Jen: Right, the thing I love and I’ll let Lauren elaborate on this but somebody posted in our group in the last, I don’t know, year sometime, she asked about protein bars and she said “But aren’t protein bars diety?” and then you replied, Lauren, do you want to share that?

Lauren:  Yes, I don’t remember exactly what I replied but I’ll say what I think about it now. So there’s no, like, diet food or not diet food, right? Like you walk into a restaurant and like two women are eating the exact same thing, they’re both eating a salad and one person restricted themselves and they’re punishing themselves for what they ate yesterday or they’re punishing themselves because they hate their body and the other person is eating to nourish their body and it makes them feel good so that’s why they’re eating their salad, right, like just like Jen said, it’s not always about the what, it’s about the why.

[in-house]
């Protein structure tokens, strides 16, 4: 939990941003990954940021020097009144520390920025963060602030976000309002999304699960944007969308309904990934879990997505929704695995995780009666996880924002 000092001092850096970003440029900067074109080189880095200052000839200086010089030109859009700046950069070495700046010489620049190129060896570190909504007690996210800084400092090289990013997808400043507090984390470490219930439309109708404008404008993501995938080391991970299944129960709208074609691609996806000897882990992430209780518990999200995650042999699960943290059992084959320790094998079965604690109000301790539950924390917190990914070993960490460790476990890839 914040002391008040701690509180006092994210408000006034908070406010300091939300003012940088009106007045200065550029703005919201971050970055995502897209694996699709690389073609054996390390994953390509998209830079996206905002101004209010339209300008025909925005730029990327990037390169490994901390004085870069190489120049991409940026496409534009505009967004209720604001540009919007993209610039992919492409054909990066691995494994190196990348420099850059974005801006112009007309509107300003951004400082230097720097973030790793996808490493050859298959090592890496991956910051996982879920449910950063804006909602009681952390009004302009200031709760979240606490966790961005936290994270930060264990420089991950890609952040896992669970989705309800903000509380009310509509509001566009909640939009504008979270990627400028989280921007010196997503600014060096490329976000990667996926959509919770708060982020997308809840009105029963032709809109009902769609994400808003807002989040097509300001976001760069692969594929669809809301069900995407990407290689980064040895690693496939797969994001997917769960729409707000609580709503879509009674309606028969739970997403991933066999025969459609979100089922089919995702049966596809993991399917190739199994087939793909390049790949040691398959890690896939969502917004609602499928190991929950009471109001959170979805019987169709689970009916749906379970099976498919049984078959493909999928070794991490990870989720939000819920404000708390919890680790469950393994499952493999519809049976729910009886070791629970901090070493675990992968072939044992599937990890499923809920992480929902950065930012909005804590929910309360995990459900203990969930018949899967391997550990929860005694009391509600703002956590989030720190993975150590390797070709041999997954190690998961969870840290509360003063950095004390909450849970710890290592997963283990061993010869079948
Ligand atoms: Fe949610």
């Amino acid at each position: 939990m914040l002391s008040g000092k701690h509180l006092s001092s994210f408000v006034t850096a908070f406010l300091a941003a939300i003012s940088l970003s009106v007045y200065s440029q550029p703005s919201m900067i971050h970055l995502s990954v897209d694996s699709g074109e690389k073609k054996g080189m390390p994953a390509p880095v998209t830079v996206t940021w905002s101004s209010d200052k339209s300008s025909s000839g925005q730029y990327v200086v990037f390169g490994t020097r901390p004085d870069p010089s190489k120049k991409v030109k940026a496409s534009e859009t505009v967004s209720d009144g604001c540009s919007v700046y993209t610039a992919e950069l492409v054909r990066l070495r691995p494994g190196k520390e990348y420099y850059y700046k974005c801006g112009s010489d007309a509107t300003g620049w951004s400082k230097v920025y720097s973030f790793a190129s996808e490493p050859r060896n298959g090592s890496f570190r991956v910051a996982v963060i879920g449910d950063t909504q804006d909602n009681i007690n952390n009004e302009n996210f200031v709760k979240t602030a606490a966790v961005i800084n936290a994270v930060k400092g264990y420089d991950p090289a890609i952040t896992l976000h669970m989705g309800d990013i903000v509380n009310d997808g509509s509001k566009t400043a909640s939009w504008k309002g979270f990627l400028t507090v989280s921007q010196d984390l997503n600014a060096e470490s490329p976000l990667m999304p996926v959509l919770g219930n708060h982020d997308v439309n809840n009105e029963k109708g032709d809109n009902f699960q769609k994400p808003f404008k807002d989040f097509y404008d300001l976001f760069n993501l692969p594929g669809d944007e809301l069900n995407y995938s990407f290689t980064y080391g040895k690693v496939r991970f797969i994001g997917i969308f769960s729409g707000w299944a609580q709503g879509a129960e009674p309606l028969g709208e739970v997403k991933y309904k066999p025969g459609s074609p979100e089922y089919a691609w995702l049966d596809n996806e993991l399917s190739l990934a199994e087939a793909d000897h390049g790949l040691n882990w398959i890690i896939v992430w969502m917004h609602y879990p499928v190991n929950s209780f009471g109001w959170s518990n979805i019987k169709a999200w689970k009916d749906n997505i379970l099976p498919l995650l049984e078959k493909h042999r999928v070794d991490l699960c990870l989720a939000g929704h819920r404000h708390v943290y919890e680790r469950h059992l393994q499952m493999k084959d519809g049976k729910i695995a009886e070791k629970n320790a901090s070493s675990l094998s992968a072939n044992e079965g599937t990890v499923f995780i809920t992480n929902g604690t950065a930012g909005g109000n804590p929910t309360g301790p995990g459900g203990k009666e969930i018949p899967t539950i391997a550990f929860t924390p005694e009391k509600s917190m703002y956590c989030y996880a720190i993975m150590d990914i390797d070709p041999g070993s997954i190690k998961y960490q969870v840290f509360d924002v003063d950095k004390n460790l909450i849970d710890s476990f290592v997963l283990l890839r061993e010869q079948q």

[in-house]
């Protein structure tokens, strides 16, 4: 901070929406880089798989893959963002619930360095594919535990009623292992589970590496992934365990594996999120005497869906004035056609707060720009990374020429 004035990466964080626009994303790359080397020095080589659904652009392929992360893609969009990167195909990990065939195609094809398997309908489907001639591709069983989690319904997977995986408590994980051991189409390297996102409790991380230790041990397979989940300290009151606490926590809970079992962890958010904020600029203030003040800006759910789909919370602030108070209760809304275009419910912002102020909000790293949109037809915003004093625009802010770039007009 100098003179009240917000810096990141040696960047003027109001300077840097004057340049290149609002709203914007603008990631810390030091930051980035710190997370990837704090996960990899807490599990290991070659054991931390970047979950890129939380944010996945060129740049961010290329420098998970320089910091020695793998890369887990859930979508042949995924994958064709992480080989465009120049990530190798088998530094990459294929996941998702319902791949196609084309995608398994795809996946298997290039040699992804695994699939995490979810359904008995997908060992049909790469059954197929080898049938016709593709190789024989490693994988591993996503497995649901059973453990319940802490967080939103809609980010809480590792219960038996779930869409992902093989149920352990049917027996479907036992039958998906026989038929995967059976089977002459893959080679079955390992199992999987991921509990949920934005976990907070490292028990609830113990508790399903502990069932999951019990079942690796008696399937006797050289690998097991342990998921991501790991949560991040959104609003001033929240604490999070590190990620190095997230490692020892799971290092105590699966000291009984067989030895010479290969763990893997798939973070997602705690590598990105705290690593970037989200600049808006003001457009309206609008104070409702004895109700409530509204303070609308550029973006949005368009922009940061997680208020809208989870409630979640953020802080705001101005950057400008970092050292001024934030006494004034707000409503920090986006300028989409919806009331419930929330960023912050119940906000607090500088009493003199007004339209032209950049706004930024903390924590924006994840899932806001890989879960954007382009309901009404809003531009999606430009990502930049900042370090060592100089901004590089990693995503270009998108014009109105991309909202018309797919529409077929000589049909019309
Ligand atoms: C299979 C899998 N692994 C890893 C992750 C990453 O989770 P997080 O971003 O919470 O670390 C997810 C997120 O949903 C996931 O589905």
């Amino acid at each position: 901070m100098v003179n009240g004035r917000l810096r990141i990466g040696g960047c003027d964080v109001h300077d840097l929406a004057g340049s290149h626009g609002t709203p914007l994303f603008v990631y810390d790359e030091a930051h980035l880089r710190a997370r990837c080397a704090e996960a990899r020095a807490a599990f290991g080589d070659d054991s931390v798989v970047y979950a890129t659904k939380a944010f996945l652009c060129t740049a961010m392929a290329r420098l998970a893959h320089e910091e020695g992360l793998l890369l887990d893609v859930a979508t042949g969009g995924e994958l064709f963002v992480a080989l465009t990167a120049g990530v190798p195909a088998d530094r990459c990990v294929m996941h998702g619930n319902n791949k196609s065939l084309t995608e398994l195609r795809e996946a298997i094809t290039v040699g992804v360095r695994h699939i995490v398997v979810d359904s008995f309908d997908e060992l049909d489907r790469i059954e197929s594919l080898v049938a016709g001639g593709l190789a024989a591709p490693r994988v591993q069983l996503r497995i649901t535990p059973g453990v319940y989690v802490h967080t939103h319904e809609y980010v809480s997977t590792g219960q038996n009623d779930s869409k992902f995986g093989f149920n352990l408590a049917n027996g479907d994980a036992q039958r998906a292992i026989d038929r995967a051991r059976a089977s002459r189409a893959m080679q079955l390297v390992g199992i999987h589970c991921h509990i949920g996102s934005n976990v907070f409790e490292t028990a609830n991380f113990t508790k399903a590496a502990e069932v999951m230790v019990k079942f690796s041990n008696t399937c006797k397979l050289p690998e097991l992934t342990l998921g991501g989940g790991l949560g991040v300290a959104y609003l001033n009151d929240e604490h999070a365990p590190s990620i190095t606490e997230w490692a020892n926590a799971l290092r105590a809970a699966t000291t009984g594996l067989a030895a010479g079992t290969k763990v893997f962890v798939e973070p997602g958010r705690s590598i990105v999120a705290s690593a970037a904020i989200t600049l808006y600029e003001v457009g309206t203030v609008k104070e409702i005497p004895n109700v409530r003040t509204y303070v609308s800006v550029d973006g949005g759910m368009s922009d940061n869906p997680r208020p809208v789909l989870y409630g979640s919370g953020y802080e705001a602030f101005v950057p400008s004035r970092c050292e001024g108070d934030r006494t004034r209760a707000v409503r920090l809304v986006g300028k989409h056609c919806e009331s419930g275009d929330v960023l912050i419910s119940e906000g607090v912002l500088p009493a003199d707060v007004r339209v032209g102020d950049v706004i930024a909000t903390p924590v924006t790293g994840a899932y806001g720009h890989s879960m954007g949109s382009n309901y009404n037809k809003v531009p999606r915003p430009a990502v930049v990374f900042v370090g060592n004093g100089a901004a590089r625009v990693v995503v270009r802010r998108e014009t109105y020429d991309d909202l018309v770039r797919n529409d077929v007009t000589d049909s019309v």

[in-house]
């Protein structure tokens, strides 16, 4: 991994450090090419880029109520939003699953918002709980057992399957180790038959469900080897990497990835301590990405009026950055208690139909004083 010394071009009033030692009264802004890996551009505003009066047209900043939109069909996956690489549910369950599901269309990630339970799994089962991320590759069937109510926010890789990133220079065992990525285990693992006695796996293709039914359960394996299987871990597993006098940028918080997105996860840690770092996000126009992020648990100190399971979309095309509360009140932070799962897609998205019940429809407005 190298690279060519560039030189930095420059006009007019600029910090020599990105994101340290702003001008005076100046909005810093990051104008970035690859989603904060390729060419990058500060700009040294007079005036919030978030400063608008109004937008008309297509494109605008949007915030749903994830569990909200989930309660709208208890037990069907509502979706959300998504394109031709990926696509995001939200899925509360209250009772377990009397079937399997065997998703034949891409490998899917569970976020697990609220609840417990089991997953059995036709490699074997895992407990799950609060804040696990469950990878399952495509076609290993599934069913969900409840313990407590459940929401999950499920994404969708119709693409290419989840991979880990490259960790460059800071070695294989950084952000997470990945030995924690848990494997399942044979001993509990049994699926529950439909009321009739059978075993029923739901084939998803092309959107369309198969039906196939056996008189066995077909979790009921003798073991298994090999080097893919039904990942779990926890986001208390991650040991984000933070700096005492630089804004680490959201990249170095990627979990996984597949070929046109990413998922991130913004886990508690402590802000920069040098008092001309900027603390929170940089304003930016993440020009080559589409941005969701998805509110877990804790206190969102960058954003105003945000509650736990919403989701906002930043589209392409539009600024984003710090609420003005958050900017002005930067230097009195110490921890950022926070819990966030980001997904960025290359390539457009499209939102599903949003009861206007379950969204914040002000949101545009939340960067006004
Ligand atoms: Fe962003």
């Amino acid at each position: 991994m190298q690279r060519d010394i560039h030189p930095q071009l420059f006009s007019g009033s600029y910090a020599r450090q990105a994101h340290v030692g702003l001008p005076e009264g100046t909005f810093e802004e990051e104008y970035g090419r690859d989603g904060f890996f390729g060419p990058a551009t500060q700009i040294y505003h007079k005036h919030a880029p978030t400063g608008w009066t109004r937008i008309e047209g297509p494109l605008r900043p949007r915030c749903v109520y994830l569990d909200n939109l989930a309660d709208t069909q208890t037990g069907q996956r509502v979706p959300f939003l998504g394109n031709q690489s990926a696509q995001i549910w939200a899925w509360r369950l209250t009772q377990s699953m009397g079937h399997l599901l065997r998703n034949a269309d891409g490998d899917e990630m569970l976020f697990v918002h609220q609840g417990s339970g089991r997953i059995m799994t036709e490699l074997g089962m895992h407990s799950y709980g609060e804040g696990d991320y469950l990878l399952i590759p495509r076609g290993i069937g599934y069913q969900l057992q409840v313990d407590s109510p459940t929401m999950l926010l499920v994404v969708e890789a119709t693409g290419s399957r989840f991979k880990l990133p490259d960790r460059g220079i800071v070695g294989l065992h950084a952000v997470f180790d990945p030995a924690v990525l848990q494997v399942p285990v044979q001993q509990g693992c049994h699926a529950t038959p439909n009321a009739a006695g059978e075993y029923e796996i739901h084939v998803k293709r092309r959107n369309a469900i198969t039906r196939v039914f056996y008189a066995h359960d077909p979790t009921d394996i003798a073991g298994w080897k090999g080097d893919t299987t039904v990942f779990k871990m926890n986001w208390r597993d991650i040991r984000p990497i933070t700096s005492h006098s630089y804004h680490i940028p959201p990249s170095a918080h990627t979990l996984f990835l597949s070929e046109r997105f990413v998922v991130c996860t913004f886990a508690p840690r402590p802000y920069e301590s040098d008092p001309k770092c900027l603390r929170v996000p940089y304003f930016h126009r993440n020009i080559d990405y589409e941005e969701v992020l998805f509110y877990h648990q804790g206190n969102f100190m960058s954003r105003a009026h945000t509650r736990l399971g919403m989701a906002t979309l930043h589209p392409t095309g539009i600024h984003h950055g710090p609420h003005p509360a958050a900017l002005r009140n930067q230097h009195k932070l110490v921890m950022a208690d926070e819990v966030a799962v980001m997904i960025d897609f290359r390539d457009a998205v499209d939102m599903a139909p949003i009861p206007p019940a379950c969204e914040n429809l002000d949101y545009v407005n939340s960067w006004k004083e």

Jen: Does it come from a place of deprivation or does it come from a place of abundance and self care?

Annie: Exactly and again, they can look the same on the outside.

Jen: Exactly.

Annie:  On the surface. You might not be able to tell, you might not be able to distinguish and that’s why it’s so important that you get really in tune with yourself and what you’re doing and why you’re doing it and that can help you discern, is this self-love or is this self-hate are these behaviors rooted in?

And you know, I just, we say this all the time and it can’t be said enough, we have a saying that “We take great care of things we love and your body is no exception” and I think about all the things that I take care of in my life, between relationships with girlfriends, my children, even my house plants, for heaven’s sakes and I want them to feel comfortable and safe and confident and thrive and grow and expand and live this vibrant life, I’m not degrading them, I’m not starving them, I’m not depriving them. I’m actually treating them really sweetly and kindly and with love and encouragement and sometimes that looks like-